Callaway applied the Page 69 Test to her new novel, The Fifth Avenue Artists Society, and reported the following:
Surprisingly enough, Page 69 of The Fifth Avenue Artists Society is quite representative of the rest of the story. My novel is both about family and Gilded Age women striving for artistic recognition at a time when it was unfashionable for women to pursue professional work, particularly in the male-dominated arts. Page 69 sees my main character, Ginny Loftin, at her first Artists Society meeting having a conversation with John Hopper—the wealthy, charming host of the Society. Ginny’s brother, Franklin, has convinced her to come despite self-conscious reservations, and John and Ginny are discussing writing. They’re both authors, though he has already been published, and the reader is able to see her determination to accomplish the same. The reader also gets a bit of a glimpse into some of the norms of the time—John offers Ginny a drink and she’s quite shocked by the suggestion, and also frets about her mother waking and realizing that her children are still out at eleven at night.Visit Joy Callaway's website.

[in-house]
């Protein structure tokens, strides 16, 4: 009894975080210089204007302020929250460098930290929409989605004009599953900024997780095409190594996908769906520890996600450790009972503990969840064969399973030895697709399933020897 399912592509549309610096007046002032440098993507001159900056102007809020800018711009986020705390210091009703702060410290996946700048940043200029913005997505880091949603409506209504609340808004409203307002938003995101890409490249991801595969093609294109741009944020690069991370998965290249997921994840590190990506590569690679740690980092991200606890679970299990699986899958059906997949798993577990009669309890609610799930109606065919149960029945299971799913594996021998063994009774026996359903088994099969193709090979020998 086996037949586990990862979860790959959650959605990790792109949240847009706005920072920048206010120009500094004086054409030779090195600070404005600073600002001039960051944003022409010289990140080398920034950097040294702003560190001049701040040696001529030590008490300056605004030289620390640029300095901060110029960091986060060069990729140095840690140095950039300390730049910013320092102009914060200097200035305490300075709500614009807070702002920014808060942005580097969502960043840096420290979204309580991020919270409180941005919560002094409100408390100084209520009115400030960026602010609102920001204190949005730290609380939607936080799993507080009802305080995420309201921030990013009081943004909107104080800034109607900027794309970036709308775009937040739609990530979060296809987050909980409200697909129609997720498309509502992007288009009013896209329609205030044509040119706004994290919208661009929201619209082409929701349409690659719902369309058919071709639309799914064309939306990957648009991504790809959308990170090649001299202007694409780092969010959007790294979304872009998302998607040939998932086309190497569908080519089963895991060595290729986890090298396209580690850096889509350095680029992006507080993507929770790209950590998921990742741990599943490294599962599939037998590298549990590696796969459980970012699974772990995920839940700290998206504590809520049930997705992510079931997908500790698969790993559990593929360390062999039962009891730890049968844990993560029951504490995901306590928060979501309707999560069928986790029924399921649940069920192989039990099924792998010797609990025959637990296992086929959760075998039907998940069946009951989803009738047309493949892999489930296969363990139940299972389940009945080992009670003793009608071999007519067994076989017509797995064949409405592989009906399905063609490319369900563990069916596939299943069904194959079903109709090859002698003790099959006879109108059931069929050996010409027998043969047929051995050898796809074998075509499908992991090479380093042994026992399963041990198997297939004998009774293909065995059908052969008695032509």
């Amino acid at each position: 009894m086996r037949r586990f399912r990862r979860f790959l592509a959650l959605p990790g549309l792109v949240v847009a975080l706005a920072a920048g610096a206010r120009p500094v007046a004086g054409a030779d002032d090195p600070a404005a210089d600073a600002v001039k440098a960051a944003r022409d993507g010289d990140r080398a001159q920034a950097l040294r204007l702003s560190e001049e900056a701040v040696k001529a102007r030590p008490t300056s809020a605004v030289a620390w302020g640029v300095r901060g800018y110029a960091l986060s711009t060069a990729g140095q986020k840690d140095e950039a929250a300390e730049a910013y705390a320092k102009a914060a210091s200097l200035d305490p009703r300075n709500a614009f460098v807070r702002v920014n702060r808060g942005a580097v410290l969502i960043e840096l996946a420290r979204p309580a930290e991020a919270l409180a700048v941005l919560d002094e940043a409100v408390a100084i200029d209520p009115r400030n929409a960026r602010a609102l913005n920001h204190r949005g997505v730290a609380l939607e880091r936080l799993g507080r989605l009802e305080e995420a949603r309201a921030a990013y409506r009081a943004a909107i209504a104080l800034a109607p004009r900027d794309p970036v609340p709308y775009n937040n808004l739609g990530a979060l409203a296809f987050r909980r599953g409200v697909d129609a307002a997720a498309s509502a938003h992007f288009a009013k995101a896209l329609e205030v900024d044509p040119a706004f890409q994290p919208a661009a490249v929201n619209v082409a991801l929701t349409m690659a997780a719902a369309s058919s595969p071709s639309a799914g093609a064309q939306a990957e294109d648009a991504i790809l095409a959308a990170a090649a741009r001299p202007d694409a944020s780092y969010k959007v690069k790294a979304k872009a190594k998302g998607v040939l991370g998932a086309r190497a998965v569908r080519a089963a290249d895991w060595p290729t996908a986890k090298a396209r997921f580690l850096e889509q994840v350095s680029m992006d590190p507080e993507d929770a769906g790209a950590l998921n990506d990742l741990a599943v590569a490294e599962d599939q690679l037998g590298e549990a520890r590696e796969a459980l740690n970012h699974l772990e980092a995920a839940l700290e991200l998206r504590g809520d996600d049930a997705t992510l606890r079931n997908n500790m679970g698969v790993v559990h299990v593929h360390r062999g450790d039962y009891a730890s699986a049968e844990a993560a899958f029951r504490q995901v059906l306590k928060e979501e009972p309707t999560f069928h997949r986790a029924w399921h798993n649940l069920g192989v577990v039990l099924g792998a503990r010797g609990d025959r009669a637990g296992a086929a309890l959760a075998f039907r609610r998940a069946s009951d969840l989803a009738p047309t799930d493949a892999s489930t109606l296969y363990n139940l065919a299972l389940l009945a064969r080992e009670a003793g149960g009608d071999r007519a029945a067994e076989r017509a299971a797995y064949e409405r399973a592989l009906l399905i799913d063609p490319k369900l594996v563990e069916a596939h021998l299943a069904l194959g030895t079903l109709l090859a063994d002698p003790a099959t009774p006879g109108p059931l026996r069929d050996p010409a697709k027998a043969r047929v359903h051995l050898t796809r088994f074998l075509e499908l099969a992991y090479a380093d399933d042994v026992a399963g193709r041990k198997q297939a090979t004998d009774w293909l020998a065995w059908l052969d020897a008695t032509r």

My Book, the Movie: The Fifth Avenue Artists Society.